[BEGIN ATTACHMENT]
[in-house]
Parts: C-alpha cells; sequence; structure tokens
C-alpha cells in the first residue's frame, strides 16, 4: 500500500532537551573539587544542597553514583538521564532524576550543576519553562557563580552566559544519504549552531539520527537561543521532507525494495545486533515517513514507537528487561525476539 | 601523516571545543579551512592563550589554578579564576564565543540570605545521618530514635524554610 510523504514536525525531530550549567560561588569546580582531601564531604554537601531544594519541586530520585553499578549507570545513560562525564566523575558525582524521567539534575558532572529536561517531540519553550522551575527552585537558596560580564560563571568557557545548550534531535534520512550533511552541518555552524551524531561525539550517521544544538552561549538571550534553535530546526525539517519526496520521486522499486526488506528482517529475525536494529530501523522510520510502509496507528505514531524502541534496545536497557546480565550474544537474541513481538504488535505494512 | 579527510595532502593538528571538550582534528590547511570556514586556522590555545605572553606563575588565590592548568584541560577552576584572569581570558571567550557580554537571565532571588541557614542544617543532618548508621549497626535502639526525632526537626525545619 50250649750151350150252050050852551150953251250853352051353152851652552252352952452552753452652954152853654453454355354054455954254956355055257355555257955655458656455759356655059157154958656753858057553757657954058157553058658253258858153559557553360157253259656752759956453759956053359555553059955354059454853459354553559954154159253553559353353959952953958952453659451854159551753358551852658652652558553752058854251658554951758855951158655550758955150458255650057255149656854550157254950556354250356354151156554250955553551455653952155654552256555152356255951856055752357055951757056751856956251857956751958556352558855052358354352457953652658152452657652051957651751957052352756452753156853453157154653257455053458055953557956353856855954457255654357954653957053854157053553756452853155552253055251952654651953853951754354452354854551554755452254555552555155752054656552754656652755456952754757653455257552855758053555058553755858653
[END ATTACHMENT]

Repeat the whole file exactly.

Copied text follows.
[in-house]
Parts: C-alpha cells; sequence; structure tokens
C-alpha cells in the first residue's frame, strides 16, 4: 500500500532537551573539587544542597553514583538521564532524576550543576519553562557563580552566559544519504549552531539520527537561543521532507525494495545486533515517513514507537528487561525476539 | 601523516571545543579551512592563550589554578579564576564565543540570605545521618530514635524554610 510523504514536525525531530550549567560561588569546580582531601564531604554537601531544594519541586530520585553499578549507570545513560562525564566523575558525582524521567539534575558532572529536561517531540519553550522551575527552585537558596560580564560563571568557557545548550534531535534520512550533511552541518555552524551524531561525539550517521544544538552561549538571550534553535530546526525539517519526496520521486522499486526488506528482517529475525536494529530501523522510520510502509496507528505514531524502541534496545536497557546480565550474544537474541513481538504488535505494512 | 579527510595532502593538528571538550582534528590547511570556514586556522590555545605572553606563575588565590592548568584541560577552576584572569581570558571567550557580554537571565532571588541557614542544617543532618548508621549497626535502639526525632526537626525545619 50250649750151350150252050050852551150953251250853352051353152851652552252352952452552753452652954152853654453454355354054455954254956355055257355555257955655458656455759356655059157154958656753858057553757657954058157553058658253258858153559557553360157253259656752759956453759956053359555553059955354059454853459354553559954154159253553559353353959952953958952453659451854159551753358551852658652652558553752058854251658554951758855951158655550758955150458255650057255149656854550157254950556354250356354151156554250955553551455653952155654552256555152356255951856055752357055951757056751856956251857956751958556352558855052358354352457953652658152452657652051957651751957052352756452753156853453157154653257455053458055953557956353856855954457255654357954653957053854157053553756452853155552253055251952654651953853951754354452354854551554755452254555552555155752054656552754656652755456952754757653455257552855758053555058553755858653